KRATER is a community-led production space for eco-social practitioners, which sprouted from the neglected, crater-like construction site near the city center of Ljubljana. Site-specific production stations — papermaking workshop, wood workshop, myco-design lab & the sanctuary for abandoned potted plants — are set to produce environmentally conscious materials, practices and alliances which invite urban communities to open their eyes to the land and each other anew.
Krater was designed as a worldmaking project aimed at the temporary use and restoration of an abandoned construction pit near the city center of Ljubljana. A group of interdisciplinary practitioners, designers, ecologists, permaculturists and architects gathered their attention around this rewilded construction site, publicly inaccessible for the last 28 years and located in the business district along one of the capital's busiest roads. Taking the site’s initial condition as a starting point for design interventions, the team carefully installed 3 mobile production units; wood & fiber workshops and a mycoLab, which serve as a framework for expanding citizens' imaginaries of what it means to live in coexistence with nature. Inspired by the regenerative capacities of this anthropogenic ecosystem, Krater was set to produce environmentally conscious materials, products, practices and alliances which invite urban communities to open their eyes to the land and each other anew.
The on-site workshops enable the processing of invasive plants, fungi, wild clay & organic waste materials. They provide a space and tools for the simple production of useful objects with a low material and greenhouse gas footprint. By enabling experimentation with waste materials and organic biocomposites, production spaces offer designers and makers an opportunity to design new conscious products.
Beyond its production capacity, Krater invites its users and visitors to learn skills of self-organization, self-provisioning, and gain situated knowledges about local ecology or herbalism. What’s more, this novel ecosystem offers examples of how to co-design climate-resistant nature reserves in urban environments that can improve livelihoods not only for humans but also of other earth beings. As a terraforming agency, the project invites citizens to reimagine wastelands as inspiring gardens of human-plant companionships, working together towards building interconnected futures.
Please highlight how the project can be exemplary in this context
The main objective of the Krater project is to showcase new pathways for ecological material cultures in urban environments. Reimagination of the abandoned construction site allowed us to introduce its potential for sustainable material sourcing and processing as well as the site's biocultural regeneration. Even in the development phase of Krater the idea was for the project to intervene with respect to nature, as well as to create new practices of sustainability.
New production units were set to introduce the citizens to production cycles from which they are normally alienated. They allow Krater’s users to investigate and develop sustainable procedures for designing with fibers, wood and soil; to engage in activities such as processing invasive plants into paper pulp to produce hand made paper sheets or planting pots, learn how to collect and design with wild clay, or make simple house furniture and nesting boxes from scrap wood, to name a few.
Production units, together with the central space for communal gatherings, also act as a support structure and a learning environment for the site's ecosystem restoration. They enable the design of infrastructure and activities that assist biodiversity. In the past 2 years we have installed 11 nesting boxes for the city birds, a bee hotel, kicked off a tree nursery & a wild seed library, and assisted in the forming of other sustainability driven activities initiated by the local community.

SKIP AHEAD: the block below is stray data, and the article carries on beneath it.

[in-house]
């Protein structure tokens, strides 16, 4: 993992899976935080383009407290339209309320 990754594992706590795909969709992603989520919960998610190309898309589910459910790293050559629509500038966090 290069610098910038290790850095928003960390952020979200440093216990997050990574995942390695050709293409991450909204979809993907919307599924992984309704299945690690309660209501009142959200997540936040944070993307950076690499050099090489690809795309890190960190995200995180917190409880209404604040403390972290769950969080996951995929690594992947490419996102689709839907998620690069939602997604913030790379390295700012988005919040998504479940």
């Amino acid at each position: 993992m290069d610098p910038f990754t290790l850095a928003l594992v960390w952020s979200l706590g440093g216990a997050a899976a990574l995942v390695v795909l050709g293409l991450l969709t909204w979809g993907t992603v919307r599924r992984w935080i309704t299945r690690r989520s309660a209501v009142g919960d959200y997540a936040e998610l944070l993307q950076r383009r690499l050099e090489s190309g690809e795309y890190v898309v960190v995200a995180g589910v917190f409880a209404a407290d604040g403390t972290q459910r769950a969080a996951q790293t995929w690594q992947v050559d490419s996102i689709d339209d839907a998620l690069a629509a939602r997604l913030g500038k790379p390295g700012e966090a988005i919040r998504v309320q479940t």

Krater’s sustainability measures reflect in the architecture planning too. Infrastructure such as a composting toilet, rainwater collection, hot compost heating system and a bicycle station were installed on the site. Used shipping containers were adapted to host the production units, and fully equipped with donated or low-priced second hand furniture and scrap wood. These building approaches supported Krater's economical sustainability and ensured the circulation of the resources within the local community.
Please highlight how the project can be exemplary in this context
Krater aimed to create visually appealing spatial interventions which translate well its underlying frameworks. Our partnering designers and architects were balancing out their creative proposals in regards to zero-waste, low-tech, participatory and permaculture principles, which guided the evolution of the project. Working on an abandoned construction site and planning our infrastructural interventions by using second hand items or residual materials challenged us to develop a strong aesthetic language which could move our target audiences beyond their stereotypical perceptions of urban wastelands.
By carefully refurbishing, painting and color-coding worn out objects and infrastructure, we managed to present visual coherency and fresh aesthetic standards. The raw nature of the rewilded landscape served as the main inspiration for positioning on-site interventions as well as the project's visual identity. The ever changing colors of the plant life and the brutalist aesthetics of the degraded site guided the choice of the project’s color-coding scheme and the construction-site resembling shapes of the graphic elements.
We applied the team's material skill-sets and resources to support the project's identity and functionality of the space. Notweed paper, Trajna’s locally produced paper made from invasive plants, was employed to design communication materials, signage systems and wallpaper in the paper workshop. Mycelium panels were produced and applied for insulation of the mycoLab. For building the outdoor platform and outdoor benches, we mostly benefited from abundant quantities of donated scrap wood.
To assure Krater's new spatial interventions include the interests of the other-than-human residents, we have joined the zoönomic movement, sparked by a group of artists in the Netherlands. By learning and applying simple guidelines for cultivating regenerative interventions, Krater has become one of the few proto-zoöp territories in Europe.
Please highlight how the project can be exemplary in this context
Krater is enmeshed in the urban commons and decision-making processes are led by a group of locals who coordinate daily activities of the space. As the group of people involved in the project is diverse, Krater has the full capacity to attract a mixed audience of users to participate in Krater’s public program. This is why Krater has been declared as a space with zero tolerance of social discrimination, which is clearly expressed in our inclusivity policy statement on the notice board installed at the site’s entrance.